Is Gay Marriage Coming to China?

Not anytime soon. But, as in the United States, recognition of homosexual rights has made tremendous progress in recent years.
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lesbiankissbannernormal.jpgA Chinese lesbian couple kisses in front of journalists during an event to celebrate Valentine's Day organized by a shopping mall in Beijing(Andy Wong/AP)

Yesterday, the United States Supreme Court made two rulings in favor of marriage equality, striking down the federal Defense of Marriage Act and refusing to consider an argument in favor of California's Proposition 8. Once considered an impossible dream, gay marriage has sustained tremendous momentum across the United States, and prominent voices now speculate that same-sex marriage will be legal in every state in the country within just five years.

In terms of legal recognition of same-sex rights, China remains far behind the United States. However, for a country that decriminalized homosexuality as recently as 1997, China too has made significant strides in tolerance and acceptance.

Richard Burger, who runs the popular China blog The Peking Duck, is the author of Behind the Red Door: Sex in China, a book that focuses on China's complicated relationship with sexualityIn this interview, Burger discusses the origins of homophobia in China, and why he feels optimistic that gay marriage may, someday, become law.

Is there any sort of movement toward gay marriage in China?

There's actually some public awareness of gay marriage in China. In 2009, the China Daily ran a cover photo of two gay men getting married (symbolically -- gay marriage isn't legal in China) in Tiananmen Square. This actually started a trend where gays and lesbians "married" each other in public in cities throughout the country, and in general media coverage of these events has been positive.

But generally, China remains a difficult place to be gay. Gay people are stigmatized, and don't come out to their parents unless the parents are very liberal, and there are few openly gay people outside of China's cities. I do see, though, a gradual shift occurring, as younger Chinese people are more tolerant of homosexuality.

As for marriage, the sexologist Li Yinhe has attracted a lot of attention for saying gay marriage should be legalized in China where, she points out, there are likely at least 40 million gay people. Her outspoken advocacy of gay marriage has gotten her into hot water with authorities though. Two years ago, she put up a famous blog post (translated here by ChinaGeeks) announcing that politicians told her to shut up, that they didn't want to hear about gay marriage, and to let her know that this topic is taboo. So with this in mind, I think it'll take several generations before something like gay marriage will be put into action.

What are the origins of homophobia in China?  

Gay people in China began to be stigmatized during the Qing Dynasty. One reason was the presence of Christian missionaries in China, who imported the Western notion that homosexuality was a sin and worth criminalizing. Secondly, after China lost the Opium Wars to Britain, the country began to wonder how these foreigners could defeat them so easily, and a result began to study Western ideas more carefully -- including texts that described homosexuality as a deviant behavior.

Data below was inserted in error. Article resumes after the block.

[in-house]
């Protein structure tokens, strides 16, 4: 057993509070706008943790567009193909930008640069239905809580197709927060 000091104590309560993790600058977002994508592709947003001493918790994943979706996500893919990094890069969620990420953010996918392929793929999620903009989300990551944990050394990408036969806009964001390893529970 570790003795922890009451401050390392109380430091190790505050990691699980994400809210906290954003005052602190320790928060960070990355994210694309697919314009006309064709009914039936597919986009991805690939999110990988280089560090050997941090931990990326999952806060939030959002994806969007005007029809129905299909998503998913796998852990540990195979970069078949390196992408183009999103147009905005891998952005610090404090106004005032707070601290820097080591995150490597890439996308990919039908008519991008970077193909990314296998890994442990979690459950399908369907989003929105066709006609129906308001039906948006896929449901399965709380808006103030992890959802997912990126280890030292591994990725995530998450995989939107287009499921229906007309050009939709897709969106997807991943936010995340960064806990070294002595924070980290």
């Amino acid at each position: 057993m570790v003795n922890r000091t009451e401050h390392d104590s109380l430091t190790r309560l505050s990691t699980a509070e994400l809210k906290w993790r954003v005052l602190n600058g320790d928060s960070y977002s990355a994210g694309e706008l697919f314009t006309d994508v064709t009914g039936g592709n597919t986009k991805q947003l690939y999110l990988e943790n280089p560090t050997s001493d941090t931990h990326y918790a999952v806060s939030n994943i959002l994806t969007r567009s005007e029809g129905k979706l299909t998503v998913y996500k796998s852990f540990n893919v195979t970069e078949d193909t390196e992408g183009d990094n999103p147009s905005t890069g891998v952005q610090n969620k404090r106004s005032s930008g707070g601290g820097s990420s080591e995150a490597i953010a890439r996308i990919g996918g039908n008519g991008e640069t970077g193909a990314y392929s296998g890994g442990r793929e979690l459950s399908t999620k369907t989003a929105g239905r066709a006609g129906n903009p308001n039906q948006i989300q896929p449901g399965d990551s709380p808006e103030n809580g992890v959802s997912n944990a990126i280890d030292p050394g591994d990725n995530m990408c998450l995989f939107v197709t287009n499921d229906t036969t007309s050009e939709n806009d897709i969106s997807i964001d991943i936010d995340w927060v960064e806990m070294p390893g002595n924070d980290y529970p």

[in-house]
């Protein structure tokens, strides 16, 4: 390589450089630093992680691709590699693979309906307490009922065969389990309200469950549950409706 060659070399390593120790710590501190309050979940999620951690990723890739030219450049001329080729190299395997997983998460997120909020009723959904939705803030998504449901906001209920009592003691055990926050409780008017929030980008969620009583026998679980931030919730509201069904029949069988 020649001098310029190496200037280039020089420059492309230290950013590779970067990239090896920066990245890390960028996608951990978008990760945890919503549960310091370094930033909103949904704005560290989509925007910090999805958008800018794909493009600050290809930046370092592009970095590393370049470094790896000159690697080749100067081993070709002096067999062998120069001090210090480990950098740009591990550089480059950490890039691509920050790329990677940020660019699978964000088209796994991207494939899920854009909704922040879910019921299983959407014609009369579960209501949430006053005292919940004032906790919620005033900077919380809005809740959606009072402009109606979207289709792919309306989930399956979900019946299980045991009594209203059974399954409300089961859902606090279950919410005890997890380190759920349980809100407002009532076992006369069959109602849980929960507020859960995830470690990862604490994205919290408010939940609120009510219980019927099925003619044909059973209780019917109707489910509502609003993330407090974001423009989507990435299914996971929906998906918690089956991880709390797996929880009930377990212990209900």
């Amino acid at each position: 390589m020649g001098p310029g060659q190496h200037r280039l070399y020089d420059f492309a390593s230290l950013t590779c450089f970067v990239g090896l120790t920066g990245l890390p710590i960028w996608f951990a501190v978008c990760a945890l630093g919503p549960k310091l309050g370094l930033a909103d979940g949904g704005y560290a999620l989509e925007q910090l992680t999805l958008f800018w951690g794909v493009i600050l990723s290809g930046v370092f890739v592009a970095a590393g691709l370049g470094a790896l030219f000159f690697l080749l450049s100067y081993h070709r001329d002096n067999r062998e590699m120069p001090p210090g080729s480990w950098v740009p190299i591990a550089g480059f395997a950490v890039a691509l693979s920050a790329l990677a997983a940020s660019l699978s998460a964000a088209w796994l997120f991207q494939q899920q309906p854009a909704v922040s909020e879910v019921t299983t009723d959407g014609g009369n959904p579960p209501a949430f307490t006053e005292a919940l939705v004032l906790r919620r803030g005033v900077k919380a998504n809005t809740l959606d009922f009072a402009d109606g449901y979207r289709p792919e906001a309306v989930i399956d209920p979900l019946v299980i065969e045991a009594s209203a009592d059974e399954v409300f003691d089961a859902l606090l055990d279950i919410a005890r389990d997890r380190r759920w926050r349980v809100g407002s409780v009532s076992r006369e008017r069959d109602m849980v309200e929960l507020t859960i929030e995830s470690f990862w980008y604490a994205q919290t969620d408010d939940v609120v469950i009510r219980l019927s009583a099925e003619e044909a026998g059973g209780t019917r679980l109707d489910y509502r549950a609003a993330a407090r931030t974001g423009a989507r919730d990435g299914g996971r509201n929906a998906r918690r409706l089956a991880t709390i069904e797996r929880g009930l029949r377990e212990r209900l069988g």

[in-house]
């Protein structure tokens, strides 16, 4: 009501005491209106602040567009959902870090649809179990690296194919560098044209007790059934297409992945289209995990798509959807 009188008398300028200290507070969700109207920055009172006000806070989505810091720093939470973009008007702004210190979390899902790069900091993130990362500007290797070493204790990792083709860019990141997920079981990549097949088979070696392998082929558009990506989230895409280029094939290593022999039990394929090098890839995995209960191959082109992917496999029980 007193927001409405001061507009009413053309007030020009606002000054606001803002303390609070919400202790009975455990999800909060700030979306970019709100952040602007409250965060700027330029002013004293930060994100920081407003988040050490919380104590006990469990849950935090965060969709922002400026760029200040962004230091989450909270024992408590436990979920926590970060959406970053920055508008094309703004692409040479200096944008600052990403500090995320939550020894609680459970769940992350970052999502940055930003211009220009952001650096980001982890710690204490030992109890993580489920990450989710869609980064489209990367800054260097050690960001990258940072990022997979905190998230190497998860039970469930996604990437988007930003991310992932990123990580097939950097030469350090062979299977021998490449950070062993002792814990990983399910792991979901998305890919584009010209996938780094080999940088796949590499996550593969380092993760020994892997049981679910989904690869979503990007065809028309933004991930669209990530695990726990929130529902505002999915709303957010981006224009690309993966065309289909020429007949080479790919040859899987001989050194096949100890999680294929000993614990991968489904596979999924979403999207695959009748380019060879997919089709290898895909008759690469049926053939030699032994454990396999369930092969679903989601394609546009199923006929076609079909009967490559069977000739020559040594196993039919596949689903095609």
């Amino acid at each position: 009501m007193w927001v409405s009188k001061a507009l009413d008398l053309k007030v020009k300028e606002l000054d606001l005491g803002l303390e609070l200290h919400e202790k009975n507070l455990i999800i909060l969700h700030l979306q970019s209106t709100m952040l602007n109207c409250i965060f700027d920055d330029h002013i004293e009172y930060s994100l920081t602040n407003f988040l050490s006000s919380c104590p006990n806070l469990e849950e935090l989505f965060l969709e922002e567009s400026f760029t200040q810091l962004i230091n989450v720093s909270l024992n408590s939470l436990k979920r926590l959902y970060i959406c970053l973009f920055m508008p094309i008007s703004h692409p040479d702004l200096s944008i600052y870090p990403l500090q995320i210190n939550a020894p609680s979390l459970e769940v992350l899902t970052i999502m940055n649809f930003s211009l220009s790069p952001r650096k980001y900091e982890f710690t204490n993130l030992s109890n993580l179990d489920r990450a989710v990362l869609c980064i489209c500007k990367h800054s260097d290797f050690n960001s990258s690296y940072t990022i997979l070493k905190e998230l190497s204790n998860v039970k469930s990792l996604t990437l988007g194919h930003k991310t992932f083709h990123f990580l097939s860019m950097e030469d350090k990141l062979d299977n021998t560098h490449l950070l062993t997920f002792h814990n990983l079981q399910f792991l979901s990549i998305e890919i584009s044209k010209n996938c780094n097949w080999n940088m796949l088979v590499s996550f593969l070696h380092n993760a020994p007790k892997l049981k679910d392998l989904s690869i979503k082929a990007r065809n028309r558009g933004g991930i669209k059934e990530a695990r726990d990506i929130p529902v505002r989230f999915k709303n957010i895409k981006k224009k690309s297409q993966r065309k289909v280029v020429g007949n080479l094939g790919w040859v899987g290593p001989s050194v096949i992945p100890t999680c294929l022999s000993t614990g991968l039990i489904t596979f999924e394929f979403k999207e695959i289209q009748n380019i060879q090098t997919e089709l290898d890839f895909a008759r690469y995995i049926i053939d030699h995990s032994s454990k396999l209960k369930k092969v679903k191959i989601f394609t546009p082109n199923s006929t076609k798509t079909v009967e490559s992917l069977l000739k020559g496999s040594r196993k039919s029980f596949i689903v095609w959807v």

Under Mao Zedong, gay men were frequently arrested for cavorting with partners in public parks, and they'd be publicly shamed and imprisoned. The psychology of homosexuality being a sickness and a crime went on for the entire duration of Mao's tenure and most of Deng Xiaoping's time in office, too. It just isn't something China can shake that easily.

To what degree is homophobia in China influenced by cultural factors?

Well, one reason I'm skeptical of the cultural argument is that in other places with large ethnic Chinese populations, like Singapore and Taiwan, there's far more tolerance of homosexuality. In fact, when I lived in Taiwan several years ago I witnessed a gay pride parade. Basically, in places like Singapore and Taiwan people are more willing to come out of the closet than in China. There are still phobias about homosexuality in those places, of course, but it's just a matter of degree.

Is there much difference between tolerance of homosexuality in China and that of, say, the United States?

The two cases are pretty similar. In China, you have groups of activists now who are putting themselves at risk by speaking out about gay rights, and that is something that we saw in the late 1960s and 1970s here in the United States. That was also a period when the U.S. as a whole began liberalizing in many ways: the country legalized pornography, and Broadway musicals like Hair featured full nudity on stage. Gay rights was part of a whole mosaic of change and liberalization in the country as a whole, and I can see something similar happening in China.

How will gay rights evolve in China? Where do they go from here?

I'm very optimistic about the future of gay rights in China. When I was researching my book I spoke to many Chinese people, both gay and straight, and I feel like those Chinese who are living in the cities generally have no problem with homosexuality. Outside of the cities it's a different story, and as a result millions of gay people from the countryside are migrating to urban areas in order to escape the eye of their family and be the person they are. But there's been a lot of progress already; even 15 years ago, the idea that there would be gay bars in China was unimaginable, and now they're fairly easy to find in major cities. I think we're witnessing a generational shift in China toward more liberalism and tolerance.


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Matt Schiavenza is a former associate editor at The Atlantic

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